Again, those prerequisites are:
NodeJS version 14.15.4 or greater
NPM version 6.0.0 or greater
Once you have Node and NPM installed, you can verify you meet the requirements by running
node -v and
npm -v in your terminal.
Creating Our Project
Once you're all set with Node and NPM, we're ready to create our Adonis project! To create a new Adonis project, we'll enter the following command in our terminal
npm init adonis-ts-app@latest [project_name] where
[project_name] is the name you'd like your project to be.
adonis-ts-app is the
npm init command to specifically create an Adonis 5 application. The
@latest is telling the command to use the latest available version of Adonis for our project.
I'll be calling my project
lets-learn-adonis-5, so I'll be entering the following command to create my Adonis project.
npm init adonis-ts-app@latest lets-learn-adonis-5
Once we enter the above command to create our project Adonis is going to ask us a couple of questions to help us get up and running quicker.
Select the project structure > Web
API (Tailored for creating a REST API server) This will set us up with an API server where we'd have separate front-end and back-end projects, where Adonis would be our back-end.
Web (Traditional web application with server rendered templates) This will set up a monolithic application where our front-end and back-end are all in one and Adonis handles both the front and back end.
Slim (A smallest possible AdonisJS application) This will create a minimalist application, with no extras baked in.
We'll be selecting Web.
Enter the project name > lets-learn-adonis-5
Provide whatever you'd like here, default is fine.
Setup eslint? > n
I'll be skipping eslint, but feel free to select as you'd wish. hit y for yes and n for no. Eslint will help keep the code within your project consistent.
Configure webpack encore for compiling frontend assets? > y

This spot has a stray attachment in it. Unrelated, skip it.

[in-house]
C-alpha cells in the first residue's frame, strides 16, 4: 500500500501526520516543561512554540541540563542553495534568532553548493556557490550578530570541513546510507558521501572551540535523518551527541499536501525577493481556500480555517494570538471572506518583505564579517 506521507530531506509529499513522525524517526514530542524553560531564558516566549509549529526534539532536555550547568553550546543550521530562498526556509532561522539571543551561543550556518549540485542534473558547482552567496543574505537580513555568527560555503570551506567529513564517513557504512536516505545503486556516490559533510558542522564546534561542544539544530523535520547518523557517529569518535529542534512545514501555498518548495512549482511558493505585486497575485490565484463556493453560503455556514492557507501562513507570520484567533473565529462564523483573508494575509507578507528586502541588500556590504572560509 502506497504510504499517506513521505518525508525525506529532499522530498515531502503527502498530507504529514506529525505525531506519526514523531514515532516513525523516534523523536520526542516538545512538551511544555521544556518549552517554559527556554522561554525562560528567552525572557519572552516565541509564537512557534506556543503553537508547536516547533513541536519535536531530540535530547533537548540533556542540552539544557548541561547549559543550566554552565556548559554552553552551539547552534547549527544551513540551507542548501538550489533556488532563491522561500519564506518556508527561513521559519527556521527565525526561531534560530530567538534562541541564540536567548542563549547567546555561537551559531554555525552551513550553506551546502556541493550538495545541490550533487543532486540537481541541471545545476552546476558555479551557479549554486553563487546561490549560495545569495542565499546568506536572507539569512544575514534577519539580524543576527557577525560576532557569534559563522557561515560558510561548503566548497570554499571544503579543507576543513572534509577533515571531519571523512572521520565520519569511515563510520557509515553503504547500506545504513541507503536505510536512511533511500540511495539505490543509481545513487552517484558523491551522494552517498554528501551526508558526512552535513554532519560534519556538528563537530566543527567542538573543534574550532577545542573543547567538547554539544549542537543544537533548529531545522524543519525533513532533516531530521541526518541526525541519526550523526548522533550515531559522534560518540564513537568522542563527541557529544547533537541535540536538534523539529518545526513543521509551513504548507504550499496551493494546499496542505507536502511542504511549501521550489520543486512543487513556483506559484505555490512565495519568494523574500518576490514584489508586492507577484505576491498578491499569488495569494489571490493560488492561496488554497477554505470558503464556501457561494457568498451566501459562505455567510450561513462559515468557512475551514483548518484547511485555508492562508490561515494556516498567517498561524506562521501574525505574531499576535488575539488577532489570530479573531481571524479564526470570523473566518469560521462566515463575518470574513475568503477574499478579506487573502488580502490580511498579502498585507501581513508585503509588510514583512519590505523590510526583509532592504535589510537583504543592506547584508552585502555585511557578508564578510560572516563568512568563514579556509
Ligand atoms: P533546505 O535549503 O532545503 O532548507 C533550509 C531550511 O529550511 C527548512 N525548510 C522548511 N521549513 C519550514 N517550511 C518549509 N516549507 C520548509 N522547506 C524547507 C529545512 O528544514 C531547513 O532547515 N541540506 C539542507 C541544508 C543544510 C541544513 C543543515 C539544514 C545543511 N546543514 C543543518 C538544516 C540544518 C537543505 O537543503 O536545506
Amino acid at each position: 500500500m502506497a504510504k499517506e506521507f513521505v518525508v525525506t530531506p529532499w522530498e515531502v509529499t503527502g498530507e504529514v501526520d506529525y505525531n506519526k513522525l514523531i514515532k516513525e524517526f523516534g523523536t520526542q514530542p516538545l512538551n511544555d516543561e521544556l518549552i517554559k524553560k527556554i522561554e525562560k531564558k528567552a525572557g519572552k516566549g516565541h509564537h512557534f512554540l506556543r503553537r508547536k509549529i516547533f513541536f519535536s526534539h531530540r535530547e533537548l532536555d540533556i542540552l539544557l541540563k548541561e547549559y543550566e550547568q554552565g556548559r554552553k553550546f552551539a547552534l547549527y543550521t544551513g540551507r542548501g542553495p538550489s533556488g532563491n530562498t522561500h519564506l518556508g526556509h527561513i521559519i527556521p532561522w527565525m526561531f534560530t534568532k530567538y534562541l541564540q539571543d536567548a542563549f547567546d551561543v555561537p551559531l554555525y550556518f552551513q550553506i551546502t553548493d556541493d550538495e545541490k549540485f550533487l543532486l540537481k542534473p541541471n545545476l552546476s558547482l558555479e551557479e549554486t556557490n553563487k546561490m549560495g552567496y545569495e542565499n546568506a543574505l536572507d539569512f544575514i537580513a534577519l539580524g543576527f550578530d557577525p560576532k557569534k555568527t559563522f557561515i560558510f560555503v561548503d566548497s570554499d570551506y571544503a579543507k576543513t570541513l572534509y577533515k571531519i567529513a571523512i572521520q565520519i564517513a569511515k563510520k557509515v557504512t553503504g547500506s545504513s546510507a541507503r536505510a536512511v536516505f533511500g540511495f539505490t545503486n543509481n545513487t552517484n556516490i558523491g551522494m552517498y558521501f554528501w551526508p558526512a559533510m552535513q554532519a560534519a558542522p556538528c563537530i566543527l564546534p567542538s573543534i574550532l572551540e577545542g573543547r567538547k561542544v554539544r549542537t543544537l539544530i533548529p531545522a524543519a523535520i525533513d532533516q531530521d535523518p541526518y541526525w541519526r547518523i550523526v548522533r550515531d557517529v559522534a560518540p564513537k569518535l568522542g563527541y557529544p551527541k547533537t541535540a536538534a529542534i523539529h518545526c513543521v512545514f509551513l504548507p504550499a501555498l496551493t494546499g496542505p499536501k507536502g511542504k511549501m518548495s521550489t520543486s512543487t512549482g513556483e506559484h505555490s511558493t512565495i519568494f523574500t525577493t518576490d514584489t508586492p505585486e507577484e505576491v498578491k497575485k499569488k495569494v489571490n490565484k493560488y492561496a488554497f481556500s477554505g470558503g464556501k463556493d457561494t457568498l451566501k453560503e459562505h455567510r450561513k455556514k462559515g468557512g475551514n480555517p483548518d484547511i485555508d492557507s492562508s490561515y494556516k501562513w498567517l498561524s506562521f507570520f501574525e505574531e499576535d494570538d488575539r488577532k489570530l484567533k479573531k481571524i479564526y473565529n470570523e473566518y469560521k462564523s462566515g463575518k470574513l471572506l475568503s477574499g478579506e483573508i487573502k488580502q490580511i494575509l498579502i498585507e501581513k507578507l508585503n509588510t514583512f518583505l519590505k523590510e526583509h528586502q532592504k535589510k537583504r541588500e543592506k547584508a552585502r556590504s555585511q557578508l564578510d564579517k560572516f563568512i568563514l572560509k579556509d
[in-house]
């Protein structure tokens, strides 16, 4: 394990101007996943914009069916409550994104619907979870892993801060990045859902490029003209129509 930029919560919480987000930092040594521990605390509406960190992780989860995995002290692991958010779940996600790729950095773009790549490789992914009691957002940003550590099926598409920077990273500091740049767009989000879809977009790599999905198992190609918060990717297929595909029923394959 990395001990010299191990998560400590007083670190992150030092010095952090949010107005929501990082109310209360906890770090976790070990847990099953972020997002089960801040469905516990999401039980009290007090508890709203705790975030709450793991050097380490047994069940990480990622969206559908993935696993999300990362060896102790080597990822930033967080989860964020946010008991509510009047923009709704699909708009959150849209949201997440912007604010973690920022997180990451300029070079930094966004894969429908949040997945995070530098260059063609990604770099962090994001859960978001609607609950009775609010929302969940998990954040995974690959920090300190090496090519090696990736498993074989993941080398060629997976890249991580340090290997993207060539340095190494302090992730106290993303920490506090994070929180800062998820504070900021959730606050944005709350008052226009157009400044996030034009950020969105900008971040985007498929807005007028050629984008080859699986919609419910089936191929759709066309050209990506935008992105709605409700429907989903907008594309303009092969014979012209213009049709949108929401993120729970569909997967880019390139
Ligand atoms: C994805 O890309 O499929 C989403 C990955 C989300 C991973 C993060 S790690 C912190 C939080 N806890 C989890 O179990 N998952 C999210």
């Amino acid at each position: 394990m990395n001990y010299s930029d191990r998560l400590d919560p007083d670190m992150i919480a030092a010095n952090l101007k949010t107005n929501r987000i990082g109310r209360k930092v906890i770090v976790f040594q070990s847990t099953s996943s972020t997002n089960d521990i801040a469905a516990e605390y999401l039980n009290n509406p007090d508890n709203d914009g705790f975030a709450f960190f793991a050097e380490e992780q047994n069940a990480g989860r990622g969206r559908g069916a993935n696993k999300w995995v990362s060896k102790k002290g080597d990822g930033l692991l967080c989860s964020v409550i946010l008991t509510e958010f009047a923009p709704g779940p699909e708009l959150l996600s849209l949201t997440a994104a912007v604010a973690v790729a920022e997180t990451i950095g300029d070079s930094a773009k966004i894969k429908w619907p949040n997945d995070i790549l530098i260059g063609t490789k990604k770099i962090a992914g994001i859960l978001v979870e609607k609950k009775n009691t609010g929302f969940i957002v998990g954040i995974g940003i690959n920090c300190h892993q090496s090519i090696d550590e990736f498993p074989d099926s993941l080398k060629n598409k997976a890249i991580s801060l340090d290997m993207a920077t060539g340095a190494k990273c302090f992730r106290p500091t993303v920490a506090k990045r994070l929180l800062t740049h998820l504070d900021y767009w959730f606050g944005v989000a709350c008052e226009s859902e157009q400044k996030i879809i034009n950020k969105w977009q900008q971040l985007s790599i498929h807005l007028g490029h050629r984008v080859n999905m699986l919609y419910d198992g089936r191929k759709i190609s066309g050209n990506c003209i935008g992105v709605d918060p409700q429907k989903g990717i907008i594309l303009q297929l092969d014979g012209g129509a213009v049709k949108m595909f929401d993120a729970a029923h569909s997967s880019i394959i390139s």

From here Adonis will begin creating our project, then it'll install the needed dependencies based on our selections.
Starting Our Server
The last thing to do is start our server up to ensure everything is installed and configured okay. So, let's first change into our project directory within our terminal.
cd [project_name]. So, for me, I'll want to run
cd lets-learn-adonis-5 since
lets-learn-adonis-5 was the name of my newly created project.
This will move us into our project directory, essentially double-clicking into our project if we were viewing it in Finder or Windows Explorer, except for the terminal.
Lastly, let's boot up our server. To do this we'll execute our first Ace CLI command. Ace CLI is Adonis's command-line interface. So, let's run
node ace serve --watch in our terminal.
This will start up our server. Specifically,
node ace is how we'll run Ace CLI commands.
serve is the command name we're running, then
--watch is telling the serve command to also watch our project for changes. When we watch for changes, if we change our codebase at all, Adonis will update our running server code and those changes will be reflected immediately without us needing to restart our server to pick up every little change.
klamianCommented 1 month ago
tomgobichCommented 1 month ago
luiza-marleneCommented 2 months ago
tomgobichCommented 2 months ago
Thank you, Luiza!
Anonymous (LarkFlo243)Commented 9 months ago
Pretty useful content, thanks.
tomgobichCommented 9 months ago
Thank you! Happy to be able to help.